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The reasons why Djokovic’s visa was cancelled for a second time

In a document lodged with the court on Saturday, Djokovic’s lawyer claims the decision by Immigration Minister Alex Hawke to cancel the visa on Friday was “illogical, irrational and unreasonable”.

Meanwhile, part of Mr Hawke’s argument will be that Djokovic’s presence in Australia “may foster anti-vaccination sentiment” and undermines the country’s vaccination policies.
Novak Djokovic is taken back into detention. (Nine)
Djokovic’s lawyer intends to argue that the minister didn’t consider what the chances were that booting the Serbian from Australia could enflame anti-vaccination sentiment in the same way the minister claimed could happen if he was allowed to stay in the country.

Mr Hawke said Djokovic was “perceived by some as a talisman of a community of anti-vaccination sentiment”.

But Djokovic’s lawyer says that claim is based on just “a few lines of text he said about two years ago”.

Mr Hawke referred to a comment in April 2020 “well before COVID vaccines were available” when Djokovic said he was “opposed to vaccination”, and another incident where the Serbian had “previously stated he wouldn’t want to be forced by someone to take a vaccine” to travel or compete in tournaments.

Subsequently, Djokovic’s lawyer said the minister didn’t consider that booting the sportsman “on the basis of a few lines of text he said about two years ago may also foster anti-vaccination sentiment”.

Djokovic’s lawyer also reiterated that the sportsman was “negligible risk” of infection to others, had a medical reason for not being vaccinated, entered Australia with substantial documentation, “made no attempt to contravene any Australian law, was of good standing, and was known for his philanthropic efforts”.

The minister’s written reasons state that he considers “Mr Djokovic’s presence in Australia may pose a health risk to the Australian community, in that his presence in Australia may foster anti-vaccination sentiment”.

Immigration Minister Alex Hawke.
Immigration Minister Alex Hawke. (Nine)

The minister has said this could specifically lead to:

  • “An increase in anti-vaccination sentiment being generated in the Australian community, leading to others refusing to become vaccinated or refusing to receive a booster vaccine.”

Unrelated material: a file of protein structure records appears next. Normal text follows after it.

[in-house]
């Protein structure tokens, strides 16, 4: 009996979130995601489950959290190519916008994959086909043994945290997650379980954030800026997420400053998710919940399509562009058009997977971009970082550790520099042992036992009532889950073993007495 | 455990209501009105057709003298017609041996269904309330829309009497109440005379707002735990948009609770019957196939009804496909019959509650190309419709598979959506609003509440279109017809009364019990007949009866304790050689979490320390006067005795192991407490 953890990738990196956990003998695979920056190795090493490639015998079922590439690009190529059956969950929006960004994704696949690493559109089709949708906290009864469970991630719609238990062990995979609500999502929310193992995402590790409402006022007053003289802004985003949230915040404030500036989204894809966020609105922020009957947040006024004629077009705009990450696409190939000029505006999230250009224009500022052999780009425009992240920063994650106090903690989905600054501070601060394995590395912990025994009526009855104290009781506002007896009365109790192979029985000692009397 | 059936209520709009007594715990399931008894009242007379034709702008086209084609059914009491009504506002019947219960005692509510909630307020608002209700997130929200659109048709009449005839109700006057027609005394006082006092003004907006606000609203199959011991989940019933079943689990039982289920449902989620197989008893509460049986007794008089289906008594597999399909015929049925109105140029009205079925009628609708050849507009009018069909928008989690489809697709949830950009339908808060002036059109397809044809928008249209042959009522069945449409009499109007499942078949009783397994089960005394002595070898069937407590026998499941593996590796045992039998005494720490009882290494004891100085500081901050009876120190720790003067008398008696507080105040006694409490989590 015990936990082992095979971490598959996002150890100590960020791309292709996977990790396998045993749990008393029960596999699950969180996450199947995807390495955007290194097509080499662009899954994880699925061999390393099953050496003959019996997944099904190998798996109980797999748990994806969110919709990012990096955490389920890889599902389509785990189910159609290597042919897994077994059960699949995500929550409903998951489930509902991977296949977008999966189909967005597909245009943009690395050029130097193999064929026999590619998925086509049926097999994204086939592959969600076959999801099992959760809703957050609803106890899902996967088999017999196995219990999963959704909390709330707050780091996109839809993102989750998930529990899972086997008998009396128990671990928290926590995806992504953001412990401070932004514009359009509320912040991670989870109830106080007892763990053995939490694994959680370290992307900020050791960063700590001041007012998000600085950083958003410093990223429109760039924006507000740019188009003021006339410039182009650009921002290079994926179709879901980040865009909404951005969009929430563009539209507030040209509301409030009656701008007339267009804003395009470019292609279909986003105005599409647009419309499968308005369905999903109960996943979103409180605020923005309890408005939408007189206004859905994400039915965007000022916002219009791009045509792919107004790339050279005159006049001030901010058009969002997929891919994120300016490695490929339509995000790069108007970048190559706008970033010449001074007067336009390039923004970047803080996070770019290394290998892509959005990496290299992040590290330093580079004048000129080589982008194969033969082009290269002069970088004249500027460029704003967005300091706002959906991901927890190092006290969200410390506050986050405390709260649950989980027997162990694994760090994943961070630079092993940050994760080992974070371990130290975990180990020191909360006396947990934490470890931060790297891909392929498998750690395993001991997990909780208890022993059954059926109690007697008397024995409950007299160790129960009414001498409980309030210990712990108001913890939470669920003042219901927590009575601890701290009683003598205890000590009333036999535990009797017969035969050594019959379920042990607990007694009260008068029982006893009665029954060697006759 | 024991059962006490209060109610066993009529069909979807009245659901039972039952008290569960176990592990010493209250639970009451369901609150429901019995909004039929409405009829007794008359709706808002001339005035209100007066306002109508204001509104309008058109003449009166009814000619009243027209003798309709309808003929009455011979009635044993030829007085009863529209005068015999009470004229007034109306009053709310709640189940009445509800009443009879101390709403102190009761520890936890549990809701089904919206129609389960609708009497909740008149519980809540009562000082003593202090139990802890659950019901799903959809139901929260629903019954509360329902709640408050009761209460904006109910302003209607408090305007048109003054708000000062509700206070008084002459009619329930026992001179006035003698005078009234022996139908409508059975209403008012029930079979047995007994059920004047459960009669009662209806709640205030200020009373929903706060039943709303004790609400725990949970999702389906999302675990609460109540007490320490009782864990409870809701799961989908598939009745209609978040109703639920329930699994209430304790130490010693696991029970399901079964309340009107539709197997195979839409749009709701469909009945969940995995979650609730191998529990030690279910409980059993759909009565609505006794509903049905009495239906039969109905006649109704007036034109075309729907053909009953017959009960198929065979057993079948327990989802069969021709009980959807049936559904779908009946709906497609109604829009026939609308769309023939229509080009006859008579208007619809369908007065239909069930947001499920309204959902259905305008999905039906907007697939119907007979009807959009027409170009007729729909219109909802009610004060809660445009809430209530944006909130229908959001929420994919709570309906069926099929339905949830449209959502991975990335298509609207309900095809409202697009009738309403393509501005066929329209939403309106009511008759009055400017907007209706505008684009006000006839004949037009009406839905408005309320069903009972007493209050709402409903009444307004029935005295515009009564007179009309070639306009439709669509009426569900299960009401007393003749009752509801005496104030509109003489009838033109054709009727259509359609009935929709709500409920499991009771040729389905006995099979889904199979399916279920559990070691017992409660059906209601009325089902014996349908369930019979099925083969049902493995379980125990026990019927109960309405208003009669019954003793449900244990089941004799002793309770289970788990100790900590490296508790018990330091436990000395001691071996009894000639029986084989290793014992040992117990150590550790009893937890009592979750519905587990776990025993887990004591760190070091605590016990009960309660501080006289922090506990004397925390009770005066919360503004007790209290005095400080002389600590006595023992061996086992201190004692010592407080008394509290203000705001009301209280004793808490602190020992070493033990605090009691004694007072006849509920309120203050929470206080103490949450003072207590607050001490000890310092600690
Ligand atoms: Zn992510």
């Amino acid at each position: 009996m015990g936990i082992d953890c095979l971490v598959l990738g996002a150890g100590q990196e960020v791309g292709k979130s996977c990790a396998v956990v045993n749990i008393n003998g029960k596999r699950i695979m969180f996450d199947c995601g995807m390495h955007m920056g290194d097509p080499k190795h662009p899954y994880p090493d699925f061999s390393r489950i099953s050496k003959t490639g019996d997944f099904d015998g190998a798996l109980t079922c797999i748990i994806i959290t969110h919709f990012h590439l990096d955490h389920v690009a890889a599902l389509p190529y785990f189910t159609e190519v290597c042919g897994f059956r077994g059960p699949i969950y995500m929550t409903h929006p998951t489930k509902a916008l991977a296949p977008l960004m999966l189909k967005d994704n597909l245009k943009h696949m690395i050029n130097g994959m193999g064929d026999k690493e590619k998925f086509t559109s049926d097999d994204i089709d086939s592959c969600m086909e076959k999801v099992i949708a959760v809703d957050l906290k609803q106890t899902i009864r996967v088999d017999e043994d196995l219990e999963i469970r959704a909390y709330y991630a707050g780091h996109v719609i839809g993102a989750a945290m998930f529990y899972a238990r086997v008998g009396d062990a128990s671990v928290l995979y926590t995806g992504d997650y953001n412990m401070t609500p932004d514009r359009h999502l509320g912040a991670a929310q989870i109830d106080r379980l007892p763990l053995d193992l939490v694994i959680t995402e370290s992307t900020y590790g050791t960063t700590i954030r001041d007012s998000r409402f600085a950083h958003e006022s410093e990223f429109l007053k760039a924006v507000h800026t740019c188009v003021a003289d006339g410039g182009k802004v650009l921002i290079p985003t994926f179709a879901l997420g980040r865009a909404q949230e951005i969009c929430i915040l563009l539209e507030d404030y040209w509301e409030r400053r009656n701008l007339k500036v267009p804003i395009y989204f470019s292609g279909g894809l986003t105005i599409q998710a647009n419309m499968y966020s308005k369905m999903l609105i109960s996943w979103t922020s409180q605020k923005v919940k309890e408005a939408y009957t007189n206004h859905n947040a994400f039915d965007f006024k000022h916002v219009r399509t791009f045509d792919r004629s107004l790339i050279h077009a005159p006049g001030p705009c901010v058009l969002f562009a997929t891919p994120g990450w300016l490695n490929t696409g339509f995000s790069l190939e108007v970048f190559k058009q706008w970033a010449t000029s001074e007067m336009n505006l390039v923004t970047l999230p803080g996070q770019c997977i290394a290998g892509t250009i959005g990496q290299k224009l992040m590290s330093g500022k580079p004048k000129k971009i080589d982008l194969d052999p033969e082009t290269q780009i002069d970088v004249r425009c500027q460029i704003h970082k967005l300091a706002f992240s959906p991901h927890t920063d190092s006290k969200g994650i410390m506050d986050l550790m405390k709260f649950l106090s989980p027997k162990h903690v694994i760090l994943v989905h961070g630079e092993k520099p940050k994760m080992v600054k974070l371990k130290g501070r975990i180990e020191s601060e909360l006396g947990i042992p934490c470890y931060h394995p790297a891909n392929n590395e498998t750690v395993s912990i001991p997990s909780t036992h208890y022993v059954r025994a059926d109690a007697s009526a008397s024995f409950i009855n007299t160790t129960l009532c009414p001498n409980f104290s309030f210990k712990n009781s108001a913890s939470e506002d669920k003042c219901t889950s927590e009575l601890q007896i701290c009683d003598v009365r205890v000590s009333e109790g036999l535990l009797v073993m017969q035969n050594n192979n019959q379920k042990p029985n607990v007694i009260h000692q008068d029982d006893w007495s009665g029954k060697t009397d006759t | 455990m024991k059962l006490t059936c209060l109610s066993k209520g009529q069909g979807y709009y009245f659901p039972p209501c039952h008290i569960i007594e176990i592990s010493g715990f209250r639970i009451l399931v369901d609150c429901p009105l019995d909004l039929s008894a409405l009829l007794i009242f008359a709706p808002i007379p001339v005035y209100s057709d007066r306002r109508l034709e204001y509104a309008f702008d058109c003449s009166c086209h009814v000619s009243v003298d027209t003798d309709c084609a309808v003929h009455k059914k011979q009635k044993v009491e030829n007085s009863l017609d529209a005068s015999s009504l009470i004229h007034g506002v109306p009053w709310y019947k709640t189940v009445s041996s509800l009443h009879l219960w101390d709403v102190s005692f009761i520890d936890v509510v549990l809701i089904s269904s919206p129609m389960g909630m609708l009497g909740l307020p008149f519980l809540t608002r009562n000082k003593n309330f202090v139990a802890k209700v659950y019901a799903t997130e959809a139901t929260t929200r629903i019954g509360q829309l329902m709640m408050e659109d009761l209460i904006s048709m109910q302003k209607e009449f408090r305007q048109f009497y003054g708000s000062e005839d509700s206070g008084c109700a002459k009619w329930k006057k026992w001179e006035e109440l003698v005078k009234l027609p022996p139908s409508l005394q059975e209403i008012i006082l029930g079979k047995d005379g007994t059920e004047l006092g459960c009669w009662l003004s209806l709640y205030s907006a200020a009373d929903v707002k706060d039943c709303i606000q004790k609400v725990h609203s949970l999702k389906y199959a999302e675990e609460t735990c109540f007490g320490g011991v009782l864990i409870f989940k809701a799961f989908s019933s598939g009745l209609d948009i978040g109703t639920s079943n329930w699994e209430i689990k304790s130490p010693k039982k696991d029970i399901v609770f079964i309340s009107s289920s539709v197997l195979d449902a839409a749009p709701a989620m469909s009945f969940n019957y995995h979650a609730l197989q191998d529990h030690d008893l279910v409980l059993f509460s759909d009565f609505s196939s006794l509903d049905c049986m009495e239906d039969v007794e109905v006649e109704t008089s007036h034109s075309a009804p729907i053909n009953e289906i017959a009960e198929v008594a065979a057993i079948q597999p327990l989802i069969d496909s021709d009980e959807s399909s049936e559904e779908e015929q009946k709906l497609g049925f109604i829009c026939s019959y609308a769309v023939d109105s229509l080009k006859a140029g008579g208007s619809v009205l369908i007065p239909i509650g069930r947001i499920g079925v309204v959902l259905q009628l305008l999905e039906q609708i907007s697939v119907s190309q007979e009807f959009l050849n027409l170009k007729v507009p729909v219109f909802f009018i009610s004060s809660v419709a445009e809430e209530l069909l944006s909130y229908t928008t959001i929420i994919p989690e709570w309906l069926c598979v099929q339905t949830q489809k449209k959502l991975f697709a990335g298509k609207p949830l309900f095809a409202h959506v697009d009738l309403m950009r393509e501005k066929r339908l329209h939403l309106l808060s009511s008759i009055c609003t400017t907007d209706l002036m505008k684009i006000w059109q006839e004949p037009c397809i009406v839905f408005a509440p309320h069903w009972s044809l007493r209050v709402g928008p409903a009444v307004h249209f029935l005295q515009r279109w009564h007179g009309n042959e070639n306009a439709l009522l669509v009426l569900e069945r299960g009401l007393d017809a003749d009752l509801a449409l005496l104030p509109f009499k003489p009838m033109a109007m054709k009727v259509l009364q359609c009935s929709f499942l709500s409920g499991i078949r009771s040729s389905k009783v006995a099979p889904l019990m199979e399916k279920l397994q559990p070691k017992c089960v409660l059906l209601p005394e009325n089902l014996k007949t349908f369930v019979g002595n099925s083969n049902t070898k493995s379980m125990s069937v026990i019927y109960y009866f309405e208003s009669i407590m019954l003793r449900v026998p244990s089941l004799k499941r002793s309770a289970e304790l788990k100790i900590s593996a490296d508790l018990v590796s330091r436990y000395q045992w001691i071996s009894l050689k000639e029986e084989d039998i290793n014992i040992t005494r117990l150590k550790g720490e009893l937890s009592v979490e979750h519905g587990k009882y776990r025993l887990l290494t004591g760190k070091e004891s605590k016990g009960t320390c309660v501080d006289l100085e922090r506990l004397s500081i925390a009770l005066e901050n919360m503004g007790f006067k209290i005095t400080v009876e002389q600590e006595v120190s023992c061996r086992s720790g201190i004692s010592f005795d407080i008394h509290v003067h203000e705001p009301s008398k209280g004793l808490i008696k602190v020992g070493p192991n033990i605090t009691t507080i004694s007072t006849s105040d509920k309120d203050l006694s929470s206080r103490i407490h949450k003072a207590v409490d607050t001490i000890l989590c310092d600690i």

• “A reinforcing of the views of a minority in the Australian community who remain unvaccinated against COVID-19.”
  • “People deciding to not receive a booster vaccine.”
  • “Unvaccinated persons becoming very unwell and/or transmitting it to others.”
  • “Increased pressure placed on the Australian health system.”

In his reasoning, Mr Hawke has also said he has considered that Djokovic has shown “an apparent disregard for the need to isolate following the receipt of a positive COVID-19 test result”.

The minister has referenced the fact Djokovic attended an interview and photoshoot with French magazine L’Equipe on December 18 despite being knowingly positive for COVID-19.

“Given Mr Djokovic’s high profile status and position as a role model in the sporting and broader community, his ongoing presence in Australia may foster similar disregard for the precautionary requirements following receipt of a positive COVID-19 rest in Australia.”

It has further been said that Djokovic being in Australia could lead to an increased anti-vaccination sentiment in the country, “potentially leading to an increase in civil unrest of the kind previously experienced in Australia with rallies and protests”.

On the issue of Djokovic falsely indicating on his Australia Travel Declaration form that he had not travelled in the 14 days prior to arriving in Australia, the minister said one of Djokovic’s agents has provided a statutory declaration saying the incorrect information was her fault.

The minister said he has assumed the declaration to be true.

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Djokovic’s lawyers will fight these points before the Federal Circuit Court from 9.30am tomorrow, with the hearing expected to finish tomorrow night, ahead of the Australian Open beginning on Monday.

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